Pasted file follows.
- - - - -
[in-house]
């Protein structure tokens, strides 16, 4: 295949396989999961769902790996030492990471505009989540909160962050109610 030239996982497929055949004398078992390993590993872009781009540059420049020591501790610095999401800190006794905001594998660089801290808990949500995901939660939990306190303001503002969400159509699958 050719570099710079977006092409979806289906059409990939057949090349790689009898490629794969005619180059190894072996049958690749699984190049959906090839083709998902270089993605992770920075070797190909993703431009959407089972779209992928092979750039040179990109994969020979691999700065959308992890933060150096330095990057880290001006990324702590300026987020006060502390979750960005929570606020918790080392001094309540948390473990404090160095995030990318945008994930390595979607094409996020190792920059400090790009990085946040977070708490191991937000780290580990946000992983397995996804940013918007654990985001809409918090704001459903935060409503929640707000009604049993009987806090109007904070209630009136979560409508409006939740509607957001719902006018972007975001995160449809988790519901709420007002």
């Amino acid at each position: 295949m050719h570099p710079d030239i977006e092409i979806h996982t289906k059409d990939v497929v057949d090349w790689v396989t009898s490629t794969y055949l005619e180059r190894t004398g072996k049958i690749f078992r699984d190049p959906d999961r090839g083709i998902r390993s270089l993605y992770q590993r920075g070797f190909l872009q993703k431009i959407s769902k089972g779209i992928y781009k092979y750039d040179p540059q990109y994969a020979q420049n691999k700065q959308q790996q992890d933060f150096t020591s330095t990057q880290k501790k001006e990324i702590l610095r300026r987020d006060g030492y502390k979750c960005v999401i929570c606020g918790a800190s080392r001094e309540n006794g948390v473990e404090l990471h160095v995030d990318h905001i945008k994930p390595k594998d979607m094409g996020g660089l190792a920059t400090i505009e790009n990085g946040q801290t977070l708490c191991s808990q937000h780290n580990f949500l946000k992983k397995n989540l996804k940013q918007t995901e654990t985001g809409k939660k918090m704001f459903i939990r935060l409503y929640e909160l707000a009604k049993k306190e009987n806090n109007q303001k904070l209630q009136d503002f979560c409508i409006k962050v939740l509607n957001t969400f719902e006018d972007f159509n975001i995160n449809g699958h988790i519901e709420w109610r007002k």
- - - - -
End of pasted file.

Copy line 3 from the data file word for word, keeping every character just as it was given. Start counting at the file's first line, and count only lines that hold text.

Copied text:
């Amino acid at each position: 295949m050719h570099p710079d030239i977006e092409i979806h996982t289906k059409d990939v497929v057949d090349w790689v396989t009898s490629t794969y055949l005619e180059r190894t004398g072996k049958i690749f078992r699984d190049p959906d999961r090839g083709i998902r390993s270089l993605y992770q590993r920075g070797f190909l872009q993703k431009i959407s769902k089972g779209i992928y781009k092979y750039d040179p540059q990109y994969a020979q420049n691999k700065q959308q790996q992890d933060f150096t020591s330095t990057q880290k501790k001006e990324i702590l610095r300026r987020d006060g030492y502390k979750c960005v999401i929570c606020g918790a800190s080392r001094e309540n006794g948390v473990e404090l990471h160095v995030d990318h905001i945008k994930p390595k594998d979607m094409g996020g660089l190792a920059t400090i505009e790009n990085g946040q801290t977070l708490c191991s808990q937000h780290n580990f949500l946000k992983k397995n989540l996804k940013q918007t995901e654990t985001g809409k939660k918090m704001f459903i939990r935060l409503y929640e909160l707000a009604k049993k306190e009987n806090n109007q303001k904070l209630q009136d503002f979560c409508i409006k962050v939740l509607n957001t969400f719902e006018d972007f159509n975001i995160n449809g699958h988790i519901e709420w109610r007002k």